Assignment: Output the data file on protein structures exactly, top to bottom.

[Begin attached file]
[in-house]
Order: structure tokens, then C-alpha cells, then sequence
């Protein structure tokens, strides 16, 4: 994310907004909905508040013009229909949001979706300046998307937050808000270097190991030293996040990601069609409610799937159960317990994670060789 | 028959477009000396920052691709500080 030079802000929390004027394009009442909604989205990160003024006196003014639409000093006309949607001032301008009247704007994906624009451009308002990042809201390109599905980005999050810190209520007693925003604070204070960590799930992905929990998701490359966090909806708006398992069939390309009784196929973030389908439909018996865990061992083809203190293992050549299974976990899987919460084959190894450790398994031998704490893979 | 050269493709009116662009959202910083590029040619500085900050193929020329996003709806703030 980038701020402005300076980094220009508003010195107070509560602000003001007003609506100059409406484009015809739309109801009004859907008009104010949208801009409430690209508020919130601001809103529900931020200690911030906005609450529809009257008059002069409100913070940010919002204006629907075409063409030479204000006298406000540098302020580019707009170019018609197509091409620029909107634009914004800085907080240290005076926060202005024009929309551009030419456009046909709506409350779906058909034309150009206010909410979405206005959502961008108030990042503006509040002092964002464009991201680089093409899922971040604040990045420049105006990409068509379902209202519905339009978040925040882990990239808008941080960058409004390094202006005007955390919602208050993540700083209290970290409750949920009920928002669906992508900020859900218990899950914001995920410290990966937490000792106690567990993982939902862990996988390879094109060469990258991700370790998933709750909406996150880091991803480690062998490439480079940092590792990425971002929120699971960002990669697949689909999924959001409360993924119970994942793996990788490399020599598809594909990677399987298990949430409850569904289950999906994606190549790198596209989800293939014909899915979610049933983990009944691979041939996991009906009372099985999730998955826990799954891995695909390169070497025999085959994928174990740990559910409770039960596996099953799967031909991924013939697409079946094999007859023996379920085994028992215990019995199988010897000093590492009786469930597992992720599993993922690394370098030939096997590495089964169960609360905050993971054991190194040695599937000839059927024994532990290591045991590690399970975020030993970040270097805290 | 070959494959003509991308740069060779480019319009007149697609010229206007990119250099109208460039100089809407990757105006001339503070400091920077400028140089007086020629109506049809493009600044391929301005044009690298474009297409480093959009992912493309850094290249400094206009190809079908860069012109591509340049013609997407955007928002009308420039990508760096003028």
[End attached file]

[in-house]
Order: structure tokens, then C-alpha cells, then sequence
């Protein structure tokens, strides 16, 4: 994310907004909905508040013009229909949001979706300046998307937050808000270097190991030293996040990601069609409610799937159960317990994670060789 | 028959477009000396920052691709500080 030079802000929390004027394009009442909604989205990160003024006196003014639409000093006309949607001032301008009247704007994906624009451009308002990042809201390109599905980005999050810190209520007693925003604070204070960590799930992905929990998701490359966090909806708006398992069939390309009784196929973030389908439909018996865990061992083809203190293992050549299974976990899987919460084959190894450790398994031998704490893979 | 050269493709009116662009959202910083590029040619500085900050193929020329996003709806703030 980038701020402005300076980094220009508003010195107070509560602000003001007003609506100059409406484009015809739309109801009004859907008009104010949208801009409430690209508020919130601001809103529900931020200690911030906005609450529809009257008059002069409100913070940010919002204006629907075409063409030479204000006298406000540098302020580019707009170019018609197509091409620029909107634009914004800085907080240290005076926060202005024009929309551009030419456009046909709506409350779906058909034309150009206010909410979405206005959502961008108030990042503006509040002092964002464009991201680089093409899922971040604040990045420049105006990409068509379902209202519905339009978040925040882990990239808008941080960058409004390094202006005007955390919602208050993540700083209290970290409750949920009920928002669906992508900020859900218990899950914001995920410290990966937490000792106690567990993982939902862990996988390879094109060469990258991700370790998933709750909406996150880091991803480690062998490439480079940092590792990425971002929120699971960002990669697949689909999924959001409360993924119970994942793996990788490399020599598809594909990677399987298990949430409850569904289950999906994606190549790198596209989800293939014909899915979610049933983990009944691979041939996991009906009372099985999730998955826990799954891995695909390169070497025999085959994928174990740990559910409770039960596996099953799967031909991924013939697409079946094999007859023996379920085994028992215990019995199988010897000093590492009786469930597992992720599993993922690394370098030939096997590495089964169960609360905050993971054991190194040695599937000839059927024994532990290591045991590690399970975020030993970040270097805290 | 070959494959003509991308740069060779480019319009007149697609010229206007990119250099109208460039100089809407990757105006001339503070400091920077400028140089007086020629109506049809493009600044391929301005044009690298474009297409480093959009992912493309850094290249400094206009190809079908860069012109591509340049013609997407955007928002009308420039990508760096003028």